“The opening bit to ‘Island in the Sky’ was something that I had for a while and was finally able to incorporate into a composition,” explains Alex Skolnick. “I hold down a seventh position Bm9 chord [Ex.1a] and arpeggiate it with a series of harp harmonics—something associated with the late, great Lenny Breau, but that I first heard on a Tuck Andress record. The key to the fluidity of the lick is the C# to B pull-off on the high E string. [Ex.1b]
“I’ve always enjoyed working with altered tunings but never had the opportunity to fully explore them in a recorded setting until now. For ‘Passage to Pranayama’ I tuned the G string down a half-step to an F# which acted as a perfect-fifth tamboura-like drone when played with the open B string. Playing these chords against the open strings creates mystic- sounding chordal harmonies [Ex. 2]. The song’s 7/4 improvisational vamp is based around a B5 line with a Spanish Phrygian feel [Ex.3]. It’s something I used to put in my looper and just improvise over. Many of the song’s melodies were written this way—just based on improvisation [Ex. 4].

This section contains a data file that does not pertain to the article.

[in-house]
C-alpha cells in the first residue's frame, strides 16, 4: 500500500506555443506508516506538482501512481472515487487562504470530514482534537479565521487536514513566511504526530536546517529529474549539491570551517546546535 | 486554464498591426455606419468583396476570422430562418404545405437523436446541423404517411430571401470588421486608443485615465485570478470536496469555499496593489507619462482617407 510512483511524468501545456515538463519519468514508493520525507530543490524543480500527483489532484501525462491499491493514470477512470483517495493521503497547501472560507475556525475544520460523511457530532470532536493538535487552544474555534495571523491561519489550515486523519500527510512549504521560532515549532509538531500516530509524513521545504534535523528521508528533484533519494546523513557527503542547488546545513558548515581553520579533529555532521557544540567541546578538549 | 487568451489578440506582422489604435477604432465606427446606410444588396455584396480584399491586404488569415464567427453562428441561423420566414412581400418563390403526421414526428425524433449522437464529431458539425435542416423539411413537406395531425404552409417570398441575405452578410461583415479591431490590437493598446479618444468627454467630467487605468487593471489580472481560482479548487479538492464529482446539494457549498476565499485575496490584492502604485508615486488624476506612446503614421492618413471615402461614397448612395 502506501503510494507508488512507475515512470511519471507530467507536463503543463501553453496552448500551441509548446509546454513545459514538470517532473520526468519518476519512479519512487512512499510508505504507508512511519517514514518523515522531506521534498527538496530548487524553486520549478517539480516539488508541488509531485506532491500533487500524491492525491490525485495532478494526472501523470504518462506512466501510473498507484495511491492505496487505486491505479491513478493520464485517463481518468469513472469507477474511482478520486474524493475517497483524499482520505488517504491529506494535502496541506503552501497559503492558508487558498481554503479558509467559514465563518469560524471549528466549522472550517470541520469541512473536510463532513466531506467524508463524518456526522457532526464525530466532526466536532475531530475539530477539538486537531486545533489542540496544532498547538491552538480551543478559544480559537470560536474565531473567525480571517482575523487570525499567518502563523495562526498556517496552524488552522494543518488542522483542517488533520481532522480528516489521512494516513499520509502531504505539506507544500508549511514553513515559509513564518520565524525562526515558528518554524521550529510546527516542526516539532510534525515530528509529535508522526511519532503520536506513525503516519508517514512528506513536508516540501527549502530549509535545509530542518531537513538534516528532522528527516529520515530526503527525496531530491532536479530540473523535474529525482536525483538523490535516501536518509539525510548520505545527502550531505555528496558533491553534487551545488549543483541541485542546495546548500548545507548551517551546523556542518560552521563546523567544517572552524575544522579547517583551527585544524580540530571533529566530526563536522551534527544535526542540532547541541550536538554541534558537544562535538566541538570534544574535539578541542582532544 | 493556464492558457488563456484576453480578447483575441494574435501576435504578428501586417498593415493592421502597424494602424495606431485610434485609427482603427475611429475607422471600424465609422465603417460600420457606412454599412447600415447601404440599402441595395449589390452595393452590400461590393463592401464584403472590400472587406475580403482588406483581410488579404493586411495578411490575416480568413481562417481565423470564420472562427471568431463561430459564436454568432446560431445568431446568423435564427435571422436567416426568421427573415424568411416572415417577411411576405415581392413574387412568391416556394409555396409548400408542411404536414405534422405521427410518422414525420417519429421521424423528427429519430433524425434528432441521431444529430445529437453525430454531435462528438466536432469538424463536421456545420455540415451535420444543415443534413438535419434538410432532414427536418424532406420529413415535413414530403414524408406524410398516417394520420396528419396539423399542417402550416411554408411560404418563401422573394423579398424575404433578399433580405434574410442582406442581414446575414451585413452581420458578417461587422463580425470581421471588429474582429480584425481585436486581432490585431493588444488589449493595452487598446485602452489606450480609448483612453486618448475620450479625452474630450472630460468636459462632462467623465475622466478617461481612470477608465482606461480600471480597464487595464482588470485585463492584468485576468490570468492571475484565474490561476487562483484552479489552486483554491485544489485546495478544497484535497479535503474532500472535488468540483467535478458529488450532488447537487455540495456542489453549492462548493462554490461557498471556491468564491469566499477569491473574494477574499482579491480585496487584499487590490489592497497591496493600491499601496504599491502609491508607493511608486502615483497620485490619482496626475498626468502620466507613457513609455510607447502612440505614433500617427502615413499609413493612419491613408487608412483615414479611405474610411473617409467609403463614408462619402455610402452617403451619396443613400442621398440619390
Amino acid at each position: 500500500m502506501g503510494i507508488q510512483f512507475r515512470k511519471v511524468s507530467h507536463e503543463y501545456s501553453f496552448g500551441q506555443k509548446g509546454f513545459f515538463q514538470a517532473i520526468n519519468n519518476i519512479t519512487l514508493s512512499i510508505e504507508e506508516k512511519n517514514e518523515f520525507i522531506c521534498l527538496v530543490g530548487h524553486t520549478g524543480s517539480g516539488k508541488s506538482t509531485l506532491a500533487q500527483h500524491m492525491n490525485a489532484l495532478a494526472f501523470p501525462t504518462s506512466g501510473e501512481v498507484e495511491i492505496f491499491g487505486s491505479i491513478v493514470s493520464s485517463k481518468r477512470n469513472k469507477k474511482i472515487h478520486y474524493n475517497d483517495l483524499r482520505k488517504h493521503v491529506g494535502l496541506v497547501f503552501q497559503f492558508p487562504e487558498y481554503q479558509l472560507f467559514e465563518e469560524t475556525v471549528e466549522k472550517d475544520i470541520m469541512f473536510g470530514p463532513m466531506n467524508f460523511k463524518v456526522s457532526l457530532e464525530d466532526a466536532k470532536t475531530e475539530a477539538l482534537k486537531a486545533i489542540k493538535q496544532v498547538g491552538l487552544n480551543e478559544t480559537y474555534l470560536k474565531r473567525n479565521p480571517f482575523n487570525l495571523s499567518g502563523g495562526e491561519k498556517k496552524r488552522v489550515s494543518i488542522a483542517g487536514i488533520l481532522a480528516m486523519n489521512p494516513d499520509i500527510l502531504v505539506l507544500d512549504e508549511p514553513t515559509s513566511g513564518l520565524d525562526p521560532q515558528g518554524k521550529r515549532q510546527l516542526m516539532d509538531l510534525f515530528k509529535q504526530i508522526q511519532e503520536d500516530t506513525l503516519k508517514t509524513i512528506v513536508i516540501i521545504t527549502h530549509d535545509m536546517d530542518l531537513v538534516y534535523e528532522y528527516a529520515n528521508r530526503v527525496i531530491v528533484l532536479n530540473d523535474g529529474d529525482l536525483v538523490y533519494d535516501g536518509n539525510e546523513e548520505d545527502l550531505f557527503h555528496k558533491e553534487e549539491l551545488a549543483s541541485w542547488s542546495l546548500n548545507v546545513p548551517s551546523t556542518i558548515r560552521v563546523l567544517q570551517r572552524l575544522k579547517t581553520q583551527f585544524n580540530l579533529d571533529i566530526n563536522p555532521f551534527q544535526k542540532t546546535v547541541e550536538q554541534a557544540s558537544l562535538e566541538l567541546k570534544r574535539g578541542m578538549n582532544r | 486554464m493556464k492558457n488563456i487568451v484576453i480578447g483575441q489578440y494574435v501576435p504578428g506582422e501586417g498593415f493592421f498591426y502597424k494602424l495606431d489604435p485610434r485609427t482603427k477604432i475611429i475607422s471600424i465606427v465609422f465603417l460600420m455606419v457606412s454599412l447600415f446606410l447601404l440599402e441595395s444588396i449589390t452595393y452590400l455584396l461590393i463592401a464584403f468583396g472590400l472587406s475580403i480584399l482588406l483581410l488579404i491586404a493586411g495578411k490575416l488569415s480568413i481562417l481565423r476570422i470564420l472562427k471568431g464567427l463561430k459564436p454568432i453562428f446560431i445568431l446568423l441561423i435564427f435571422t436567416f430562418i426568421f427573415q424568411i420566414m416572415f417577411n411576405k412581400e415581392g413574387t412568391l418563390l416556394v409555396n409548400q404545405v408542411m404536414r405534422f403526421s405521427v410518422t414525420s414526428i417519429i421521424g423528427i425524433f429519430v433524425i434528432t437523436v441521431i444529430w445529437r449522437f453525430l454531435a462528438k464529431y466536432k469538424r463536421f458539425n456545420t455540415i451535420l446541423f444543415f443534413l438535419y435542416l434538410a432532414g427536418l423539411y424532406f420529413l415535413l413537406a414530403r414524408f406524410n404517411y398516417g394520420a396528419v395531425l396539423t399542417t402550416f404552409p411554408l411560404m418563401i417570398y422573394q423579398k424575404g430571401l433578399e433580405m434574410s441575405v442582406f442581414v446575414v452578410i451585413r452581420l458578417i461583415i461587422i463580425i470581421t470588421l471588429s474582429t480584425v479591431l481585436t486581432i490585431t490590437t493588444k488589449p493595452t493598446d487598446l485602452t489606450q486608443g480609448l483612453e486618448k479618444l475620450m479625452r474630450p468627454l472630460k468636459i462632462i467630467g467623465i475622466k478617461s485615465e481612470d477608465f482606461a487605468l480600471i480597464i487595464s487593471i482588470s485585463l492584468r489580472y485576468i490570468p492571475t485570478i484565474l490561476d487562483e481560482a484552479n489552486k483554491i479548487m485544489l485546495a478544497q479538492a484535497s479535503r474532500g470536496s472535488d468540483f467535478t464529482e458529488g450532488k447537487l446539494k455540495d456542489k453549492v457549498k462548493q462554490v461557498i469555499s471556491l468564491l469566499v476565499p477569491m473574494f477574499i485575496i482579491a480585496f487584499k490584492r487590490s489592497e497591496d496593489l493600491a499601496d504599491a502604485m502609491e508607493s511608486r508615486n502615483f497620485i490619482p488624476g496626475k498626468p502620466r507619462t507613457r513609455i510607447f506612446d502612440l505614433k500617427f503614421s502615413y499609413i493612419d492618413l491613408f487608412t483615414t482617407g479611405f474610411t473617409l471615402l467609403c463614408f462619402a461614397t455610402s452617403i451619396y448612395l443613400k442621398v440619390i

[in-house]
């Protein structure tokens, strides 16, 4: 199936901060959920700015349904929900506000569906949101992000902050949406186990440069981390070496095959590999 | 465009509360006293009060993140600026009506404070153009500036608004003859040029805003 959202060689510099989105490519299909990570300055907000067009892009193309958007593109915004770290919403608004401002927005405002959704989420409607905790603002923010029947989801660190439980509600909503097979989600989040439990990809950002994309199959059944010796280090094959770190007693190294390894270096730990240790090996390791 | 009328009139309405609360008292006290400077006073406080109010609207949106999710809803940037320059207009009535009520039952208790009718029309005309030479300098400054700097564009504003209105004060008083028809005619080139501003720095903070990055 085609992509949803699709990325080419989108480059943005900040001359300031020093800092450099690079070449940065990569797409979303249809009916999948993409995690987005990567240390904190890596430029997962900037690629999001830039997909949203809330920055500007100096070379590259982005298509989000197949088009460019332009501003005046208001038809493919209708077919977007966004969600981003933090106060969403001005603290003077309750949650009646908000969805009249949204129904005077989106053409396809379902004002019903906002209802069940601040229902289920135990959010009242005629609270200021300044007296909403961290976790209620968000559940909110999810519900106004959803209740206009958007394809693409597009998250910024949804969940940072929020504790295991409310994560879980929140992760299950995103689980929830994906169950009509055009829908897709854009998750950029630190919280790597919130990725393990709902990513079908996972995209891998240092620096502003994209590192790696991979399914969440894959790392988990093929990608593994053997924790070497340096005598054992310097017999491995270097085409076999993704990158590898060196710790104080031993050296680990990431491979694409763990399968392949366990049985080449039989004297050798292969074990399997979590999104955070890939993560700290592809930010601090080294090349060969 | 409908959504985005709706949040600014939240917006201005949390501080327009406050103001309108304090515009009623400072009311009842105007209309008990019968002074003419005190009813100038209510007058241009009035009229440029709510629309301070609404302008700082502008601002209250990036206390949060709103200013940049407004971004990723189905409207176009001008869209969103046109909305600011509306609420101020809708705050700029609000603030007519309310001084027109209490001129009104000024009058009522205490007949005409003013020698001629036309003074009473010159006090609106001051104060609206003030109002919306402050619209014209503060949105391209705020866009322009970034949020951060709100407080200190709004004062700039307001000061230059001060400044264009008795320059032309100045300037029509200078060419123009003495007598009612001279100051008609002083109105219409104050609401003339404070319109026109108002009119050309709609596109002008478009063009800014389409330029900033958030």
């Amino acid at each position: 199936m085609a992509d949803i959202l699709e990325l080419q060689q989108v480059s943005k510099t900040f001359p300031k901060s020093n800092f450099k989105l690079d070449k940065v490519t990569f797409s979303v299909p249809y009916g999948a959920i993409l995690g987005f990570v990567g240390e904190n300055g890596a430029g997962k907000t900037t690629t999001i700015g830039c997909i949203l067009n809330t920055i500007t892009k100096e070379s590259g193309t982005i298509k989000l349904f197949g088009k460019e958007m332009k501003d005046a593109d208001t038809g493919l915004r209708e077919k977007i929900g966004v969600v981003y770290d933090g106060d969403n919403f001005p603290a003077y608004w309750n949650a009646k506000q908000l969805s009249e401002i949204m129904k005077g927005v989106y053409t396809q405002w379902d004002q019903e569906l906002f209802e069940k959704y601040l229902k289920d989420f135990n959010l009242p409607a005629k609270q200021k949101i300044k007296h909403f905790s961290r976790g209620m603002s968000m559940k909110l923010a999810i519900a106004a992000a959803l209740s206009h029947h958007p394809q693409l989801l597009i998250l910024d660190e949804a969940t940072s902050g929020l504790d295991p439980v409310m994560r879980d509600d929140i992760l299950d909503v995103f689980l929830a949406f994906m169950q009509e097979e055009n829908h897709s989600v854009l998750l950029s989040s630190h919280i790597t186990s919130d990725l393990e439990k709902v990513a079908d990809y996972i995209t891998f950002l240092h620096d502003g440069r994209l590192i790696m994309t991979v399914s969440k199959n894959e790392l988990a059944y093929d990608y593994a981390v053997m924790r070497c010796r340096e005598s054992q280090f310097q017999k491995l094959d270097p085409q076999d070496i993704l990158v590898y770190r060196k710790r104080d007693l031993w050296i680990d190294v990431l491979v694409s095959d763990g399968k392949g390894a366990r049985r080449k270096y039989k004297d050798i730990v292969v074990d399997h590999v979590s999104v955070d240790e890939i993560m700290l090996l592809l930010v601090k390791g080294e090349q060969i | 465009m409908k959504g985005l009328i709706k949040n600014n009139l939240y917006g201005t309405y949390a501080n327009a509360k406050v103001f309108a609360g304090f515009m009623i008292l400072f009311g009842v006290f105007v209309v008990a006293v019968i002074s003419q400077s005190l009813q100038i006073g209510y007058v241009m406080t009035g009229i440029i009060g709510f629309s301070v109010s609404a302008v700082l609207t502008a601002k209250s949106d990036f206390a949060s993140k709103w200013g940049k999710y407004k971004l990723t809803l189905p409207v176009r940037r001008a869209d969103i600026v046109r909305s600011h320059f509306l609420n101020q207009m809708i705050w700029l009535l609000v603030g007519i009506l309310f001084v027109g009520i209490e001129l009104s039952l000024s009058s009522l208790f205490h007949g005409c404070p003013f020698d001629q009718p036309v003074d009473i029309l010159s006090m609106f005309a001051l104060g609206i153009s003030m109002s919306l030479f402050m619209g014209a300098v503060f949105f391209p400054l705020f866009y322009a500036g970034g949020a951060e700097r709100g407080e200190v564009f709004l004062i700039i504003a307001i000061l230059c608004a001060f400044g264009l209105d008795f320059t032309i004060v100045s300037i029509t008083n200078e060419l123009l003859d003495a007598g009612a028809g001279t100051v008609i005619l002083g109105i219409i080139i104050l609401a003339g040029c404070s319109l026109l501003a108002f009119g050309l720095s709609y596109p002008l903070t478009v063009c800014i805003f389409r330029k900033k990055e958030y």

“The opening chord progression in ‘Salto’ has a slow, rolling triplet feel. On the recording, I drop my guitar down one whole-step then drop the low string another whole-step to make it a dropped-C tuning [C, G, C, F, A, D low to high] although it’s demonstrated here in dropped-D. The chord changes in the first three bars are suggested by the descending chromatic line on the fourth string, while the last bar is built around a first-inversion Dm chord arpeggio with an open G string interspersed [Ex. 5].
“The final example [Ex. 6] is part of the theme to ‘Negev Desert Sunset’ In order to play it, you need to tune the B-string down a whole step to A. The benefit of this approach is the unique timbre created by the doubled A note voiced first as an open-string pull-off to the second string, then as a fretted note on the third string.”